d) indicating that the color image quality is acceptable when a difference between the output image and the second image cannot be perceived from the set distance;
e) indicating that the color image quality is unacceptable when a difference between the output image and the second image can be perceived from the set distance.
28. The method of claim 27 wherein the determining whether a difference between the output image and the second image can be perceived from the set distance is performed by a human.
29. The method of claim 27 wherein the second image and the set distance are provided as part of a specification of the image output device.
30. The method of claim 27 wherein the output image device is a color printer and the output image is a printed color photograph.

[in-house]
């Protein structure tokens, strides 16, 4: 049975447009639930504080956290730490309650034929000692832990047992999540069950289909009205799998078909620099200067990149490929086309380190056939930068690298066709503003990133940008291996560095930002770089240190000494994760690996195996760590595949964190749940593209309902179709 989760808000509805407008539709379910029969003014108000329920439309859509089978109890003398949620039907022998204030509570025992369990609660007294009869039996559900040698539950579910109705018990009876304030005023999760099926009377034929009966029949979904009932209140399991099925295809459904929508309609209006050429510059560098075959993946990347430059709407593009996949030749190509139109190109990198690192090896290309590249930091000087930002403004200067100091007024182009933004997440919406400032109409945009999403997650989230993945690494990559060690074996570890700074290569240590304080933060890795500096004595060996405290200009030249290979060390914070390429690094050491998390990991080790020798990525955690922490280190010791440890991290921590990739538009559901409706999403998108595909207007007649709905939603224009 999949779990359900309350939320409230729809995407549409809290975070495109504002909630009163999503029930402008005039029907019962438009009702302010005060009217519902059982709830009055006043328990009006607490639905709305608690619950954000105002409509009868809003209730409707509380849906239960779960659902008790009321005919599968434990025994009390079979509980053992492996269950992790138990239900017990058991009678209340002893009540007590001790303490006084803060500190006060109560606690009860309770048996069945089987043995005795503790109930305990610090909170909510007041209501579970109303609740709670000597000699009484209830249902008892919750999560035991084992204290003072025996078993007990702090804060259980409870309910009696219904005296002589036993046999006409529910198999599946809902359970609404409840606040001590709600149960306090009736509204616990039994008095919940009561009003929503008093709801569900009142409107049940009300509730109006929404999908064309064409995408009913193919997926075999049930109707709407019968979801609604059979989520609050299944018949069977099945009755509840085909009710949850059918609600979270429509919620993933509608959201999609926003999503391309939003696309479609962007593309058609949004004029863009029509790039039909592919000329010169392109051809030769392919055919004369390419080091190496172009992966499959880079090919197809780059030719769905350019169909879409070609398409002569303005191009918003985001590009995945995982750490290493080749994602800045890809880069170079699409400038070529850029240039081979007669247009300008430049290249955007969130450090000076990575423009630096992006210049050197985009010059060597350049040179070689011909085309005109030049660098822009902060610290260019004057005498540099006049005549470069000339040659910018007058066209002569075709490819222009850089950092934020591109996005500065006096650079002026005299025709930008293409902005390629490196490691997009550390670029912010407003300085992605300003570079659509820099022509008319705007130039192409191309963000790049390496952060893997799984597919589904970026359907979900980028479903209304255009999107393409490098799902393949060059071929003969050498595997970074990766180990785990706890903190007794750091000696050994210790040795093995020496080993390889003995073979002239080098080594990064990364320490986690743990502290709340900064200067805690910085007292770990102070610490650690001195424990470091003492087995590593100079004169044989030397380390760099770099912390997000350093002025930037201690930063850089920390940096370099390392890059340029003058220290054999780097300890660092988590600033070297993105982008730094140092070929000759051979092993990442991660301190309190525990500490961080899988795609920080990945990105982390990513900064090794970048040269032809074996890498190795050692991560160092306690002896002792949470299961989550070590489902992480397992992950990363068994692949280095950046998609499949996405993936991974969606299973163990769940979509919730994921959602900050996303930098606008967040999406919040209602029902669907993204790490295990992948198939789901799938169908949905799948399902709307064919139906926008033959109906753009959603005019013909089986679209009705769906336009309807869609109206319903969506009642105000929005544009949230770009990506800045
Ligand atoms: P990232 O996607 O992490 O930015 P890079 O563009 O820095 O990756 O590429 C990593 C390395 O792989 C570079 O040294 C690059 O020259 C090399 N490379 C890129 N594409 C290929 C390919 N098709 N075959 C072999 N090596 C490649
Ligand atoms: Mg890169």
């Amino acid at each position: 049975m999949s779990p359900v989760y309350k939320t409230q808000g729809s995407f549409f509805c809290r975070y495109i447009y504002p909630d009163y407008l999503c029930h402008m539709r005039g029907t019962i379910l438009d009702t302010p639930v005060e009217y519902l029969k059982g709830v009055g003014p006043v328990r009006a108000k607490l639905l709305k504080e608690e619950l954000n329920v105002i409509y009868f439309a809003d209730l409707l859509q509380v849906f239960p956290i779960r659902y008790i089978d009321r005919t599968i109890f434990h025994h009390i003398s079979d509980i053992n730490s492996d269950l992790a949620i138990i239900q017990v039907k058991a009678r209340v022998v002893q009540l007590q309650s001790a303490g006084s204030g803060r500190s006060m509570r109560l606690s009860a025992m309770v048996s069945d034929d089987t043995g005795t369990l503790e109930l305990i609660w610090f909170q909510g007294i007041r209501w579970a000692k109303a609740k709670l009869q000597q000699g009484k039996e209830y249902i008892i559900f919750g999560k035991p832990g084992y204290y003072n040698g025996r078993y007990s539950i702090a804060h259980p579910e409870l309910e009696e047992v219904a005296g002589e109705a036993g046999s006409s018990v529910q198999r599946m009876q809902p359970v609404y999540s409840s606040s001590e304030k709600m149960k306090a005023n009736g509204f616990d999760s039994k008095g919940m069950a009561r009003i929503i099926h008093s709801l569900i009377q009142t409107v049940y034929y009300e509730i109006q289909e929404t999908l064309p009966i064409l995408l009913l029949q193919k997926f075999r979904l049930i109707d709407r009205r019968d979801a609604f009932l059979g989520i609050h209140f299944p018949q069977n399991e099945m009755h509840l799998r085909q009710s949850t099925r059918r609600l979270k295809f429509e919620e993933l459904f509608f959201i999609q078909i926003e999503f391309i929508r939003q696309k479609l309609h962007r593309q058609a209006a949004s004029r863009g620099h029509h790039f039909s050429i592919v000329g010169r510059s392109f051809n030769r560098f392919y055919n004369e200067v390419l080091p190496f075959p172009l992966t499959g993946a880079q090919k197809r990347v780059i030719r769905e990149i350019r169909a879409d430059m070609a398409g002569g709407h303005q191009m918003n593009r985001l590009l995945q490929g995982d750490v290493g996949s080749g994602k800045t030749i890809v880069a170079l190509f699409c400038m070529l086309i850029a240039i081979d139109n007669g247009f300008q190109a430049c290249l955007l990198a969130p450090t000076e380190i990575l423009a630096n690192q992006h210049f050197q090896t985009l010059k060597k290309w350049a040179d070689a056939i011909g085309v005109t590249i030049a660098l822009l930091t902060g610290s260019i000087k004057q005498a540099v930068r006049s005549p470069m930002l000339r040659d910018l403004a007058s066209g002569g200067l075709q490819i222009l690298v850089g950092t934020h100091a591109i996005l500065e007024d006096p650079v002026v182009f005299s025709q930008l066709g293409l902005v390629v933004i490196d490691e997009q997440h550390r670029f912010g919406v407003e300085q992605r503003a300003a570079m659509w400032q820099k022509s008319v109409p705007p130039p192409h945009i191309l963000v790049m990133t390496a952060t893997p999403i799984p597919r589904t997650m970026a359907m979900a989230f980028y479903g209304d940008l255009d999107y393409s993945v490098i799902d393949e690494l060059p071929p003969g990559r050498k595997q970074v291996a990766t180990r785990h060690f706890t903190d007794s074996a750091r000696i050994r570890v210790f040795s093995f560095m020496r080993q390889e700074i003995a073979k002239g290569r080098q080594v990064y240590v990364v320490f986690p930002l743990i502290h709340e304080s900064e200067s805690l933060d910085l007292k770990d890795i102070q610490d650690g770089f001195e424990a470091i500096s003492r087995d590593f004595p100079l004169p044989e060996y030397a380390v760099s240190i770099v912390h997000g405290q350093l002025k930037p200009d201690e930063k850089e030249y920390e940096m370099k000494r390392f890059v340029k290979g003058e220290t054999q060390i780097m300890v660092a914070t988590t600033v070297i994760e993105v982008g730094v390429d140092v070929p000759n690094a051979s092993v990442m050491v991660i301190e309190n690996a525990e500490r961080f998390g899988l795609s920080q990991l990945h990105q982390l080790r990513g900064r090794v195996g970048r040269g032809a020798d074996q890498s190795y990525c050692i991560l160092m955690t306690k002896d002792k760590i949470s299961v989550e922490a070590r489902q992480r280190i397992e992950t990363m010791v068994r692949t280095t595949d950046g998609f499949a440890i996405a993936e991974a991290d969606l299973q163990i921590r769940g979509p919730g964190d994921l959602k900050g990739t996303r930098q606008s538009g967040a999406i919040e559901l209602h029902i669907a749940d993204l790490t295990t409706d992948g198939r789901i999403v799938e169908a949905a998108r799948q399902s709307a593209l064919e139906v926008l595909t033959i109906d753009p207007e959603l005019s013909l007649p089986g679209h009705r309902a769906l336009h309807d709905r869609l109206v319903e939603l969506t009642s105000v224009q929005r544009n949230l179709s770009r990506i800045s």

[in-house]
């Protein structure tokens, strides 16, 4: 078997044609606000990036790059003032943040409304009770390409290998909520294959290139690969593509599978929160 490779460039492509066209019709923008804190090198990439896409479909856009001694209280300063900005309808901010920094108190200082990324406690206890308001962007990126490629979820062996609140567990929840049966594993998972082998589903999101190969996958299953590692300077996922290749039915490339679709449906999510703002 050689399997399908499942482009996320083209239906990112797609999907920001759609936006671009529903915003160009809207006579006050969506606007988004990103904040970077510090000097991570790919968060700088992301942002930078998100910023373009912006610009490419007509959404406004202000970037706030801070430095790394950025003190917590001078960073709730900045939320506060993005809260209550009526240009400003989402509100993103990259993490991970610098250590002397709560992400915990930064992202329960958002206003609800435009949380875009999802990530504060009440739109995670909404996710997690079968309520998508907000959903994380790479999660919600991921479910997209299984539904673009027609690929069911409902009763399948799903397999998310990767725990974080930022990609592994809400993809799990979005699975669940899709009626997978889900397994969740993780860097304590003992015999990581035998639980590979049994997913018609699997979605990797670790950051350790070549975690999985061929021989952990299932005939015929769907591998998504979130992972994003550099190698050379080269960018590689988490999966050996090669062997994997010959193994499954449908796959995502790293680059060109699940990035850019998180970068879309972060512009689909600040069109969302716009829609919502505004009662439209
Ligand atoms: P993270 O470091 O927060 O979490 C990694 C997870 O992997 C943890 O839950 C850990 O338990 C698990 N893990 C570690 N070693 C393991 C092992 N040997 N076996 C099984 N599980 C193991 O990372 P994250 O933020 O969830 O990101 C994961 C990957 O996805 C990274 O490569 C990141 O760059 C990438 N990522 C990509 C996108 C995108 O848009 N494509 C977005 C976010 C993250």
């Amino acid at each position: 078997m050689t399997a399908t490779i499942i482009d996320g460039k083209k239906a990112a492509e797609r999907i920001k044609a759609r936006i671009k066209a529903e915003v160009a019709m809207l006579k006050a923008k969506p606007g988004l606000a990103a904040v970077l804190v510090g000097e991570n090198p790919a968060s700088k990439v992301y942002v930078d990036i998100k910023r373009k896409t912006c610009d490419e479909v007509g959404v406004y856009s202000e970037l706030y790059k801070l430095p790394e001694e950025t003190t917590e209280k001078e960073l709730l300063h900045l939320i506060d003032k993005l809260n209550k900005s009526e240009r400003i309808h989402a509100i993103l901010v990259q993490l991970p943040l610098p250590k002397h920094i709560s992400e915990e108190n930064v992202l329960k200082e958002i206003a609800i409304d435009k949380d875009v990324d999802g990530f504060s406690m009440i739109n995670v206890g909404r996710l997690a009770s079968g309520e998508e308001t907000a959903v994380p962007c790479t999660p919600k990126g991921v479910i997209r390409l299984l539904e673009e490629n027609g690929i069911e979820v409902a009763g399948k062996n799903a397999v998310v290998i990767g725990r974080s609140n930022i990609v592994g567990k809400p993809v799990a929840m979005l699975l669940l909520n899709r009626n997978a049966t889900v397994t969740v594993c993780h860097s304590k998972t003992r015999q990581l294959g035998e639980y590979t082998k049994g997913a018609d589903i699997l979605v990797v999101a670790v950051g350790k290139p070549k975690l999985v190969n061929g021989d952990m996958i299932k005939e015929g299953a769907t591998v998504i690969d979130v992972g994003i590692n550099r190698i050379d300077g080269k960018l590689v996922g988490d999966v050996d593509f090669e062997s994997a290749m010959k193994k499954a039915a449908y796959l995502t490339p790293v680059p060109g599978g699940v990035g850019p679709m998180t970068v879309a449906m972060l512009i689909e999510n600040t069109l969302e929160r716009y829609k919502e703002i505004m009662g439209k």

31. The method of claim 30 wherein the second image is a reference color photograph.
32. The method of claim 27 wherein the output image device is a monitor and the output image is an image provided on the monitor.
33. The method of claim 32 wherein the second image is a reference image provided on a reference monitor.
34. The method of claim 27 wherein whether a difference between the output image and the second image can be perceived from the set distance is determined for each of a plurality of different lighting conditions.
35. The method of claim 27 further comprising prompting a user to view the output image and the second image from the set distance and prompting the user to input whether a difference between the output image and the second image can be perceived from the set distance.